|Biotech investing a high-risk
By Chee Yoke Heong
KUALA LUMPUR - The promise of biotechnology
seems to have caught the imagination of many scientists,
government authorities and investors. Singapore, India
and Malaysia are now thick into developing their
biotechnology centers. In the case of Malaysia, the
government has earmarked the industry as the next engine
of growth for the country.
These countries might
have been taken by the sales pitch offered by
biotechnology proponents, who often trumpet the benefits
of the technology and the wonders that techniques such
as genetic engineering can bring to people's lives. No
doubt, some positive results have been derived from
biotechnology, including new drugs that have helped
hundreds of people overcome illnesses.
biotechnology companies have been highly successful, and
the sentiment on biotech stocks is looking up of late in
an industry that is highly volatile and risky, According
to an article in the Wall Street Journal, Amgen, the
largest and perhaps most successful biotech firm to
date, earned US$2.3 billion in net profit in 2003. Its
rival, Genentech Inc, earned $563 million. After a
three-year slump, biotech companies raised $1.5 billion
from new stock offerings in the first quarter of 2004,
almost three times the level from a year ago.
But that same article also quoted an Ernst and
Young report saying that publicly traded biotechnology
companies in the United States were estimated to have
suffered cumulative losses of more than $41 billion from
"Biotechnology ... may yet turn into
an engine of economic growth and cure deadly diseases.
But it's hard to argue that it's [biotechnology] is a
good investment. Not only has the biotech industry
yielded negative financial returns for decades, it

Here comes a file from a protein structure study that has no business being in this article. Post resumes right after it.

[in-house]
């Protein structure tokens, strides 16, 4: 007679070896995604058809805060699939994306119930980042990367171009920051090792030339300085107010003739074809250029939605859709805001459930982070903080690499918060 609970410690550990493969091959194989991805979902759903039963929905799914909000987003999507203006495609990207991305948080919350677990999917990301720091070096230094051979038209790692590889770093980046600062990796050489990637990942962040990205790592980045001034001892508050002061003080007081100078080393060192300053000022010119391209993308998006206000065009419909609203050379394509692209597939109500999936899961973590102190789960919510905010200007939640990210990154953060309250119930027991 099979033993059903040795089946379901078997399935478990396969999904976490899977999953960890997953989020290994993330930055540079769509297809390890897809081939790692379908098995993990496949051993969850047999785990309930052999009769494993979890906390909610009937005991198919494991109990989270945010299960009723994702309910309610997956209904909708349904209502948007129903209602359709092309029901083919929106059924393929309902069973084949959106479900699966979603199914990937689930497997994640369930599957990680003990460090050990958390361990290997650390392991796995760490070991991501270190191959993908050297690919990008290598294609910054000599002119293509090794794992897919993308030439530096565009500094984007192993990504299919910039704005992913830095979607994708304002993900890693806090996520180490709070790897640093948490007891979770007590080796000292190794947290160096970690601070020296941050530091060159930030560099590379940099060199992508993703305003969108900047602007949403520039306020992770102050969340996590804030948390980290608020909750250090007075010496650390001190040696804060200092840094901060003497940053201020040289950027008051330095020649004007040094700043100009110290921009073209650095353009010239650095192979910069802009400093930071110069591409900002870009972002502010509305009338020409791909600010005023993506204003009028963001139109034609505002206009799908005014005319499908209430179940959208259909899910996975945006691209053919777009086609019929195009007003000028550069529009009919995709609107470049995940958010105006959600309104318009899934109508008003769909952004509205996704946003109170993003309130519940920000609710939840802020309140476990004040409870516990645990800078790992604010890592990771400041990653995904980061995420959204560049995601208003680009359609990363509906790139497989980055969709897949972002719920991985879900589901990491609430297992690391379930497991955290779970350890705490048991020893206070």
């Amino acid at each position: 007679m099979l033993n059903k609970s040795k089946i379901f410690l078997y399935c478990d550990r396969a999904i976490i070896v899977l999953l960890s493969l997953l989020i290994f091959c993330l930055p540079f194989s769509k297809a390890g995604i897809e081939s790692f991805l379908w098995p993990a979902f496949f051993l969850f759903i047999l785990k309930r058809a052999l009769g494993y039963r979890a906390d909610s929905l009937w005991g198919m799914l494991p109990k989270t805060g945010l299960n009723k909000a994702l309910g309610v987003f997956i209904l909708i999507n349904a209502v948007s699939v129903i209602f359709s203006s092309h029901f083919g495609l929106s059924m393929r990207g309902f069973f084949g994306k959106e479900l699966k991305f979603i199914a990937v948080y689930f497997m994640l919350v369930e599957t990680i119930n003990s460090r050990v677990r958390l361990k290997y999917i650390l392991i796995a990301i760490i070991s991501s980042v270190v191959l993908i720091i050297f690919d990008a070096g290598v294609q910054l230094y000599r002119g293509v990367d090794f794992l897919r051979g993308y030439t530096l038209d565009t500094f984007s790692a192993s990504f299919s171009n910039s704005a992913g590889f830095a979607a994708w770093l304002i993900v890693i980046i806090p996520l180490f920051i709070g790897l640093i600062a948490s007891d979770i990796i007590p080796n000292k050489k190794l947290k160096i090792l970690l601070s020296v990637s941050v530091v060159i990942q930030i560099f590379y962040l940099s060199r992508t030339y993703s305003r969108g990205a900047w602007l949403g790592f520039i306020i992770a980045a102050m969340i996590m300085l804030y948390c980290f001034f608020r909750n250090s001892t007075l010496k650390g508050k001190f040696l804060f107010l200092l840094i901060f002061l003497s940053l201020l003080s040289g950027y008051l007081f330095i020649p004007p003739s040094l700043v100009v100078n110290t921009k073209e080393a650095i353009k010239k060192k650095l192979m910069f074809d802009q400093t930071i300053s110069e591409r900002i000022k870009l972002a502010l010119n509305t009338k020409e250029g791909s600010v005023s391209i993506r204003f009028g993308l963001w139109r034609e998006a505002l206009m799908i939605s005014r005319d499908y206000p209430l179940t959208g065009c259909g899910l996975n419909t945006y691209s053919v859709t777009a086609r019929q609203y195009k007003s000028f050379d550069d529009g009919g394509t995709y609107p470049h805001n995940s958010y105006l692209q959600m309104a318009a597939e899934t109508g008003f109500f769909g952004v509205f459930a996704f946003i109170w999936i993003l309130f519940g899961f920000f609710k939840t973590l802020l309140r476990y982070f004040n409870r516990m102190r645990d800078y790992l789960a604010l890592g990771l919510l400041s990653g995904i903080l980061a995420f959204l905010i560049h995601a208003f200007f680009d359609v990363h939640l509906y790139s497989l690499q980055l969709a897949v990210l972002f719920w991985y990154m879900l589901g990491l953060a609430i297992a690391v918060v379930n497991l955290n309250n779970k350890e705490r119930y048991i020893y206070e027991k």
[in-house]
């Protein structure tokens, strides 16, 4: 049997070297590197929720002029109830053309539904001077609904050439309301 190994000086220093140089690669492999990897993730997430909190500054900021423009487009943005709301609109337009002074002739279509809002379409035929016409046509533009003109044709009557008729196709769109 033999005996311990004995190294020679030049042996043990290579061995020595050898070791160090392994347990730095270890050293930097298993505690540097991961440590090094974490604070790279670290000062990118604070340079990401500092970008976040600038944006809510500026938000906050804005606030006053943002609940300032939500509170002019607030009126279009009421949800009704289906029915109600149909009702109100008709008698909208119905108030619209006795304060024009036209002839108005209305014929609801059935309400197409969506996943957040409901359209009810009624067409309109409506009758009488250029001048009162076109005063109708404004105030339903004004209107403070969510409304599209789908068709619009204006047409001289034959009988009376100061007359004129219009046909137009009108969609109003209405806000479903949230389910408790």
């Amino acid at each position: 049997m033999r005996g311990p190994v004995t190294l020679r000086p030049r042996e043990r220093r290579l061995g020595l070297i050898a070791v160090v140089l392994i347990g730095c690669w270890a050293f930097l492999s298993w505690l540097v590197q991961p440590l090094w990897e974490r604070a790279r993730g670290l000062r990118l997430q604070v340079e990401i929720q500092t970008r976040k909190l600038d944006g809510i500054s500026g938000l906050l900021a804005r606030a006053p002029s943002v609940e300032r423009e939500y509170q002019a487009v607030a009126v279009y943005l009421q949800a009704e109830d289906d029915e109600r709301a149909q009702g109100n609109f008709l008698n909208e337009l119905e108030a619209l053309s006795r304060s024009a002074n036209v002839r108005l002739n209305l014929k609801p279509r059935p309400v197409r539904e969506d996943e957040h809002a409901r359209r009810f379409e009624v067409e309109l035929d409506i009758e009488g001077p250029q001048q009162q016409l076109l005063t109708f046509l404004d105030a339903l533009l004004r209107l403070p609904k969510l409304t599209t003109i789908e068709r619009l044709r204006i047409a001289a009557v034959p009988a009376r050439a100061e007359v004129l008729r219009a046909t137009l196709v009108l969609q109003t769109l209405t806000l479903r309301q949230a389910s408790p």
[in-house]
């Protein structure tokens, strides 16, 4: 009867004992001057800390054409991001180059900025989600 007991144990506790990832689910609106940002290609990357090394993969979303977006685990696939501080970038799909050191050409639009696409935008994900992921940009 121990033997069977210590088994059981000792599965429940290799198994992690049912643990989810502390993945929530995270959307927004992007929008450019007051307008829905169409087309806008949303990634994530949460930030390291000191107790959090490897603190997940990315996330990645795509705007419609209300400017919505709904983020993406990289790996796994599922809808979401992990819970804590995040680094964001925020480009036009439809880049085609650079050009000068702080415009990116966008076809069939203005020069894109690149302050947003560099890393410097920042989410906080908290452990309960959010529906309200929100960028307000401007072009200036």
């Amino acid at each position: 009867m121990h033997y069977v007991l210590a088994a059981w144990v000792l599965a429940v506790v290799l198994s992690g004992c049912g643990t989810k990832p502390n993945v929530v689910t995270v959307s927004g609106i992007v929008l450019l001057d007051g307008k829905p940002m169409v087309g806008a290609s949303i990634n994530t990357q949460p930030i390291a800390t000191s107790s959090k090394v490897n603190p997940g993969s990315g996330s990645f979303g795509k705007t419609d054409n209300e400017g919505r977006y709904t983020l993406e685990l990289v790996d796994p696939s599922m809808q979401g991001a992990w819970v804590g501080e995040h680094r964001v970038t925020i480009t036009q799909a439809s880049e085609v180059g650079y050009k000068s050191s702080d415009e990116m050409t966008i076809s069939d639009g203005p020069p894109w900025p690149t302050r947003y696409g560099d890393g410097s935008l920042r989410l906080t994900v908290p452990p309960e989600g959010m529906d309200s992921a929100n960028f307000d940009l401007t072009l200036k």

generally digs its hole deeper every year," the report
Apart from exceptional years such as
2003, when the losses are narrower, the industry's
losses have generally grown larger over time. Fourteen
years ago, net losses at the 194 US biotechnology
companies then listed publicly amounted to $900 million.
In 2003, 314 public companies posted total losses of
$3.2 billion, better than the $9.4 billion total loss
posted in 2002 when merger- and restructuring-related
accounting charges made losses unusually large,
according to Ernst and Young.
industry raises much of its financing from the stock
market, where speculations are rampant, investing in
biotechnology stocks has been likened to being in a
casino where money is put into high-risk gambles, with
only a small few reaping huge rewards.
In 2003, US biotechnology firms
raised almost $4 billion by selling new stock issues.
But that same year, US biotechnology companies as a
group posted almost that much in total net losses,
according to Burrill & Co, a life-sciences merchant
bank. Only 12 of the 50 largest biotechnology companies
posted a profit in 2003.
It is therefore not
surprising to hear Joseph Cortright, an economist who
wrote a report on the issue, say: "This notion that you
lure biotech to your community to save its economy is
laughable. This is a bad-idea virus that has swept
through governors, mayors and economic-development
Cortright said the biotechnology
industry tends to "cluster" around just a few places
where there is a high concentration of venture-capital
communities, universities and highly educated
workforces, making it difficult to start from scratch.
The failure rate is also high. According to the
Wall Street Journal article, of the more than 350 US
biotechnology firms that have gone public over the past
two decades, almost one-sixth were either bought over,
dissolved or had filed for bankruptcy protection by the
end of 2003.
This, however, has not stopped
government officials dreaming about setting up their own
biotechnology industries. Many are wooing investors,
willing to do whatever it takes.
At a recent
industry convention in San Francisco, that US city's
mayor, Gavin Newsom, was quoted as saying: "We are
frustrated. You need parking requirement changes? We'll
take care of it. You need tax incentives? You've got it.
Whatever you need."
Malaysian Minister of
Science, Technology and Innovation Jamaludin Jarjis led
a large contingent to the San Francisco event aimed at
wooing investors for Malaysia's biotechnology
initiative, the Biovalley, which is part of the
government's mission to thrust the country into the
"We are committed to
providing attractive incentive packages to biotechnology
companies investing in Malaysia," the minister promised.
That package includes a wide spectrum of financing
structures, including business-angle financing,
venture-capital financing, debt ventures and technology
Malaysia is pushing ahead in developing